Credit Card Chargebacks Lead to a Prison Sentence


Credit Card Chargebacks Lead to a Prison Sentence

When most people hear about credit card fraud, they automatically think about things like identity theft or cardholders who don’t pay off their balance each month. Few are aware that there’s another type of credit card fraud that involves credit card chargebacks.

When you pay for an item only to decide that you no longer want it or that it doesn’t work properly, you return it to the store. If you used a credit card for the initial purchase, the store does a chargeback. If that doesn’t work, you’re also free to call the credit-card company and request that the money be restored to your credit card account. In cases where the amount requested is less than $50, the money is returned without any trouble, however, when the amount exceeds $50, most businesses request proof of damage or non-delivery. The entire process is simple and perfectly legal … until someone takes advantage of it.

One Florida man learned how to make the system work in his favor, to the tune of $9 million dollars. For approximately four years, he proceeded to scam the chargeback system and involved approximately 75 different stores.

The way this was done was he created several small businesses that existed simply for him to collect credit card chargebacks. He then proceeded to pretend to operate an internet service company which he used to collect a great deal of information about various consumers. Once he had the information, he created fake documents and contacted the credit card companies they used and requested refunds on purchases they’d made. Rather than go to the individuals he was impersonating, he managed to siphon the funds into his personal accounts. The credit card companies report that he contacted them through both written and oral methods.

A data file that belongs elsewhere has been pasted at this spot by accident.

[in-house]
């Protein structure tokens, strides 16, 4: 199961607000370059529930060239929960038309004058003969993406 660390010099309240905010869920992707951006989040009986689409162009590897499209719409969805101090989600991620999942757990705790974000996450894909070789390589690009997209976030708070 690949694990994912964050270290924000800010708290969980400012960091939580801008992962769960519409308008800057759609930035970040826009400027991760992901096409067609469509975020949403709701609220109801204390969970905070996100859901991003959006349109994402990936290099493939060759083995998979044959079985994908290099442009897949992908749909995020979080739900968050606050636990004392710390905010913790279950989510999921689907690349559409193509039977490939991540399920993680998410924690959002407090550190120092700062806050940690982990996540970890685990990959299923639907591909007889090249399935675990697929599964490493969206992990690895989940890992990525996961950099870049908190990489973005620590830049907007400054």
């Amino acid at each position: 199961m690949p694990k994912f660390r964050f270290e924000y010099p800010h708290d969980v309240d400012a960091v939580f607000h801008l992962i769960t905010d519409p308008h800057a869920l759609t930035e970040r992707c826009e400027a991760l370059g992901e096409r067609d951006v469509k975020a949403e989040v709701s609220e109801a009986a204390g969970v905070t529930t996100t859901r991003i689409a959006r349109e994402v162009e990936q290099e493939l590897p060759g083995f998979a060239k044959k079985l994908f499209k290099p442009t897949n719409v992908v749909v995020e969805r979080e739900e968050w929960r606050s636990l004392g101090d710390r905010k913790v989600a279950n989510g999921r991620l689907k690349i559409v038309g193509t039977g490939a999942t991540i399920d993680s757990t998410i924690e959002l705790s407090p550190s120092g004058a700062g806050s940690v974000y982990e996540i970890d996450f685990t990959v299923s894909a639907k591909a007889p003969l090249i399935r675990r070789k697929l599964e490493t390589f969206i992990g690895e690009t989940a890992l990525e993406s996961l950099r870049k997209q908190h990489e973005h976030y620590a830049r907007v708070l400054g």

This isn’t an isolated incident. According to various credit card companies, approximately $7 billion dollars were lost just in 2016 to fraudulent chargebacks. Many anticipate that number reaching $31 billion by the end of 2020. It’s unclear how many people are involved in this scam, but it’s believed to be taking place in all fifty states. If this trend continues, credit card companies will be forced to explore other options to return funds to customers. Likely, whatever solution they come up with won’t be as easy for the consumer as the current chargeback system, nor will the money be restored as quickly.

Because the person collecting the funds and the victim are the same person, this type of credit card fraud is referred to as friendly fraud.